Even with escalating levels of stock option overhang –the sum of shares reserved for outstanding grants plus shares available for future grants as a percentage of common shares outstanding – 54% of the 1,219 publicly traded companies surveyed report lowering overhang levels, resulting in anoverall decline in the annual overhang growth rate from 11.8% between 1997 and 1999 to 8.4% from 1999 to 2001.
Technology companies report the highest levels of overhang, increasing to 24.9% in 2001 from 21.3% in 2000. Watson Wyatt attributes this increase to the large number of unexercised options and the trend for technology to compensate its employees more with stock options than other industries.
Companies have been looking to reduce their overhang levels in an effort to find the “sweet spot” – theoptimal level at which companiesfinancially outperform their peers. This “sweet spot” occurs at the point where the incentive and dilution effects are balanced for optimal benefitsto employees and shareholders.
Watson Wyatt says companies moving beyond optimal overhang levels provide lower returns to shareholders. Technology companies near optimal levels, overhang at 15%, returned -12% in 2001, as compared to technology companies with higher and lower overhang levels losing more than 20% of their value.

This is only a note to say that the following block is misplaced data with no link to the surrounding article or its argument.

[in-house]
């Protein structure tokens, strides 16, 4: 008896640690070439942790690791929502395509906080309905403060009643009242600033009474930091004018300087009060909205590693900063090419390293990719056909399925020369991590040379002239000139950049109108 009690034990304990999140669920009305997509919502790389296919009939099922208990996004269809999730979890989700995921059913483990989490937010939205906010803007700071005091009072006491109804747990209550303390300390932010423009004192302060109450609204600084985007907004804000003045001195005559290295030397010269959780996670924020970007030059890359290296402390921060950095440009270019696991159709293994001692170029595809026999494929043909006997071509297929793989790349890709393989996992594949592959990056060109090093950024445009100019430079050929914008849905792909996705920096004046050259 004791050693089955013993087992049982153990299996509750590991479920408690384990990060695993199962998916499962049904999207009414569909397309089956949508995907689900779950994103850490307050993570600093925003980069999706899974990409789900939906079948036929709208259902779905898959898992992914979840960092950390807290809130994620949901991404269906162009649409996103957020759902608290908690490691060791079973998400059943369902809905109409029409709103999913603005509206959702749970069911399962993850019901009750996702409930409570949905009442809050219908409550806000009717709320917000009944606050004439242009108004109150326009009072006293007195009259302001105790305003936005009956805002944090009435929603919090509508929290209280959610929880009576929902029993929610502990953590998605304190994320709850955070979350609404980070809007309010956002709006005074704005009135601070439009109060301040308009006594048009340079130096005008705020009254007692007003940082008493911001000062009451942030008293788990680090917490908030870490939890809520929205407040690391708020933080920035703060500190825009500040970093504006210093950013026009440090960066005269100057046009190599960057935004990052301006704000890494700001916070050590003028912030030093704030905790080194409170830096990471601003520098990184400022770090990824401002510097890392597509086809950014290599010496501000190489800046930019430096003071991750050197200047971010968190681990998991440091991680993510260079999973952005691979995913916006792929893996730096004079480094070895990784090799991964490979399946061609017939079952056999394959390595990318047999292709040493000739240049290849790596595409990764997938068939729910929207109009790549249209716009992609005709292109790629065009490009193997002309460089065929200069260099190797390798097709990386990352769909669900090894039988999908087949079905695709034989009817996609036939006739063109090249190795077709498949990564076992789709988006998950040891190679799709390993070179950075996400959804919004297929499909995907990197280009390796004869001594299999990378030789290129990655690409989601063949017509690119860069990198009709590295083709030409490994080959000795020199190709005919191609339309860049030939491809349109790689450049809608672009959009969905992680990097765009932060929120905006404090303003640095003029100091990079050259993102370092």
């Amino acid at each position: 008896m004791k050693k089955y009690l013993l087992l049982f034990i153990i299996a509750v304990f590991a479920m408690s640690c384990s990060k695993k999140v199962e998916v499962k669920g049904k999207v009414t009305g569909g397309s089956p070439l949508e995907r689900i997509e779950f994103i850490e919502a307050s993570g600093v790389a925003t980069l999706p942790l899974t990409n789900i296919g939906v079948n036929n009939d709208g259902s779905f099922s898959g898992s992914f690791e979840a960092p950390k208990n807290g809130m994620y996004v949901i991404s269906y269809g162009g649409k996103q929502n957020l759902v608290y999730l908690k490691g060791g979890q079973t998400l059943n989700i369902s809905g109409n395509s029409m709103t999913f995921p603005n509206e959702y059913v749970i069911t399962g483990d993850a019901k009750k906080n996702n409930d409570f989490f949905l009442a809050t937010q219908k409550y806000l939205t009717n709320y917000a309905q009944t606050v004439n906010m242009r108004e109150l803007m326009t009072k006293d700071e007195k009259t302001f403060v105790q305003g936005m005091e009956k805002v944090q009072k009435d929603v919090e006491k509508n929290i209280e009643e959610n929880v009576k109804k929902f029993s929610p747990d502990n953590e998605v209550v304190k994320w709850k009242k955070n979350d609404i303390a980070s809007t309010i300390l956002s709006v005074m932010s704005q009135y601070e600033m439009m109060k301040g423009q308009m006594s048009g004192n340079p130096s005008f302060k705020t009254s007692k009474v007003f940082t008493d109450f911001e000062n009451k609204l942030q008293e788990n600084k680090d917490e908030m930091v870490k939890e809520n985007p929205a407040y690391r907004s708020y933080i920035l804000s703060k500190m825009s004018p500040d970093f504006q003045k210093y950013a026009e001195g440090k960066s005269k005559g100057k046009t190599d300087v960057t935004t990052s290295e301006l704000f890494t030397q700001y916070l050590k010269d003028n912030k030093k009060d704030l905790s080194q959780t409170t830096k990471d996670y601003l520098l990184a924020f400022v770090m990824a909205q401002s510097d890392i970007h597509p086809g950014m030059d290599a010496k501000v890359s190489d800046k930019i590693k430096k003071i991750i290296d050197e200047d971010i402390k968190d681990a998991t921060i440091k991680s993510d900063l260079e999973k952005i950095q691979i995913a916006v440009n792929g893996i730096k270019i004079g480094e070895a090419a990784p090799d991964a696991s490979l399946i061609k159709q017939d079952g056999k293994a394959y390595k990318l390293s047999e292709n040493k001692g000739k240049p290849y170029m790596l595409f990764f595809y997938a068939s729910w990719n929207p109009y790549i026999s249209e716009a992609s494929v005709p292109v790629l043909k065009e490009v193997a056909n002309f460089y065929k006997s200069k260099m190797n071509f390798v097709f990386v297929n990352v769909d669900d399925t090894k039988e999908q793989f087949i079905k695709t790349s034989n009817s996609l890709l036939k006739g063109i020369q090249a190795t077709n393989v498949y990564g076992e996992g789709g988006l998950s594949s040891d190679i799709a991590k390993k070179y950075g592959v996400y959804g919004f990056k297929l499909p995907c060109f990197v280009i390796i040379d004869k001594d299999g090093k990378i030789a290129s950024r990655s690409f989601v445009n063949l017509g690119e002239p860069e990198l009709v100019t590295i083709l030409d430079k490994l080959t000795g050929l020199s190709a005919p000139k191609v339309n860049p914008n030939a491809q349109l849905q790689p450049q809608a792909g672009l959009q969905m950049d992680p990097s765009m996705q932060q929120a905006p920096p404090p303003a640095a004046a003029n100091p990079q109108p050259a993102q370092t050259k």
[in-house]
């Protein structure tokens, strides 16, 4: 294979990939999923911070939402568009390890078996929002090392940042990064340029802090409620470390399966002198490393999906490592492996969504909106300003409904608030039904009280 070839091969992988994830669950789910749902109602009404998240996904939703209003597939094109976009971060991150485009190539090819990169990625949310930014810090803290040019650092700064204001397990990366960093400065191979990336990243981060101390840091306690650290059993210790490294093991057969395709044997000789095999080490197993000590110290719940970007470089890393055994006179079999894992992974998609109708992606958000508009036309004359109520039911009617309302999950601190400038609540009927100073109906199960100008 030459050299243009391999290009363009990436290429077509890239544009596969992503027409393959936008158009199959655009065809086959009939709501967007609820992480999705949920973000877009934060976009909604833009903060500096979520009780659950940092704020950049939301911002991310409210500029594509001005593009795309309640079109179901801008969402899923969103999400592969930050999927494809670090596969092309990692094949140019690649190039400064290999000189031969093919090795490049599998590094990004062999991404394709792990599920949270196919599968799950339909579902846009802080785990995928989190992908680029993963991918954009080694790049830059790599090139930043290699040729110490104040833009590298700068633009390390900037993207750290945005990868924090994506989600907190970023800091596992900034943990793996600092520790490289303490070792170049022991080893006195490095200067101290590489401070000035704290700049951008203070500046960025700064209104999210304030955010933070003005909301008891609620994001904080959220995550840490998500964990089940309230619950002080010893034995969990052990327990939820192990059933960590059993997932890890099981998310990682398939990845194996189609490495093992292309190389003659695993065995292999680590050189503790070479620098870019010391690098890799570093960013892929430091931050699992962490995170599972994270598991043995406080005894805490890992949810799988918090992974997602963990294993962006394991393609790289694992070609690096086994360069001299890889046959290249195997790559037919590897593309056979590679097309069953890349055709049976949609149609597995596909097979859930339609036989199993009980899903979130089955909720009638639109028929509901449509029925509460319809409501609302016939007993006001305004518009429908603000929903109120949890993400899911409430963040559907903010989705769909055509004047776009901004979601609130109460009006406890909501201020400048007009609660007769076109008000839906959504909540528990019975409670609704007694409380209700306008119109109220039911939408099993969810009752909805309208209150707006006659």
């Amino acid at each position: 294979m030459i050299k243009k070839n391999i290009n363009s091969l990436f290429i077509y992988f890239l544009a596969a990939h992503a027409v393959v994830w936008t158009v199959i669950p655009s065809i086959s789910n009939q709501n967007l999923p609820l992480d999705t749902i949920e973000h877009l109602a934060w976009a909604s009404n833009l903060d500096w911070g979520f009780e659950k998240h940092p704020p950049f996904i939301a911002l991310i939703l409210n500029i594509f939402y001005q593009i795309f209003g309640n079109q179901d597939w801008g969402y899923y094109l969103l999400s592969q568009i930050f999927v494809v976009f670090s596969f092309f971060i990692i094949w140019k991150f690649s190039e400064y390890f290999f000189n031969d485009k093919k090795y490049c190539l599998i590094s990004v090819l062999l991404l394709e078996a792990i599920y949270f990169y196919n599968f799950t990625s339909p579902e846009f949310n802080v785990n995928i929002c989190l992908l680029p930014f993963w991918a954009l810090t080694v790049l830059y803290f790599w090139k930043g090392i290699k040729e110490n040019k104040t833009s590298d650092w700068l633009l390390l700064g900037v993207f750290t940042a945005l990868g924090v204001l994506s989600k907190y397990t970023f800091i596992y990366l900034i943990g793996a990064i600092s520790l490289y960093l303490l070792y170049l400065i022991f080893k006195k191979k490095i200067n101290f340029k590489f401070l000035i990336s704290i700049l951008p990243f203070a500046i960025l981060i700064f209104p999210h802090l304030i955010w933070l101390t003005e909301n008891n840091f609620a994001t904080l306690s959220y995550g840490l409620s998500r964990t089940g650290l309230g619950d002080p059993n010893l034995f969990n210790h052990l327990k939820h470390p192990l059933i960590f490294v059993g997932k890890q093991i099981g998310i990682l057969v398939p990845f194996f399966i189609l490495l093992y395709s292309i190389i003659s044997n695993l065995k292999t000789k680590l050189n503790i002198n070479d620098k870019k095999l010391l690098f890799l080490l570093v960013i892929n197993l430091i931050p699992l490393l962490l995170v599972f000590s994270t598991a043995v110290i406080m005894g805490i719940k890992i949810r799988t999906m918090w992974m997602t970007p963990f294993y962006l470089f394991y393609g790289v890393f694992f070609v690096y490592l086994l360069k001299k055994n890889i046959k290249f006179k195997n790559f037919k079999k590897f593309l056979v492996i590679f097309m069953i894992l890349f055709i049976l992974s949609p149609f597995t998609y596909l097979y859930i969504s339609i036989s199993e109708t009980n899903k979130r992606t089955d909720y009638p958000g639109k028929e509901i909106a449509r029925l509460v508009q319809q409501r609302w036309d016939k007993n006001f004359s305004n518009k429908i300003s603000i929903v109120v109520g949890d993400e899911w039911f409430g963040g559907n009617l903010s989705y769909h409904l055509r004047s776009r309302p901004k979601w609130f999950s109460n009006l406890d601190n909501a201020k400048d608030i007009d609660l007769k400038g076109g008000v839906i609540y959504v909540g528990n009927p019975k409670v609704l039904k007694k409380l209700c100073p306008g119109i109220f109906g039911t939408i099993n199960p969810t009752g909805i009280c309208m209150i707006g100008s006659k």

“Shareholders, through their buying and selling patterns, are looking forcompanies to cut back on their overhang levels. As a result, companies have become increasingly concerned about managing their stockoption programs closer to the optimal overhang level. Companies with highoverhang tended to lower their overhang levels in 2001, while those withlowoverhang levels significantly increased their levels”, according to Ira Kay, Ph.D., national directorofcompensation consulting at Watson Wyatt.
Kay projects that as companies begin re-evaluating their stock option programs, due to the current push for new accounting standards, many companies will shift from stock options to other compensation programs, particularly programs that encourage the direct ownership of stock.
A full copy ofCorporate Governance in Crisis: ExecutivePay/StockOption Overhang 2003 is available for purchase at Watson Wyatt’s Web site www.watsonwyatt.com/research/reports.asp .
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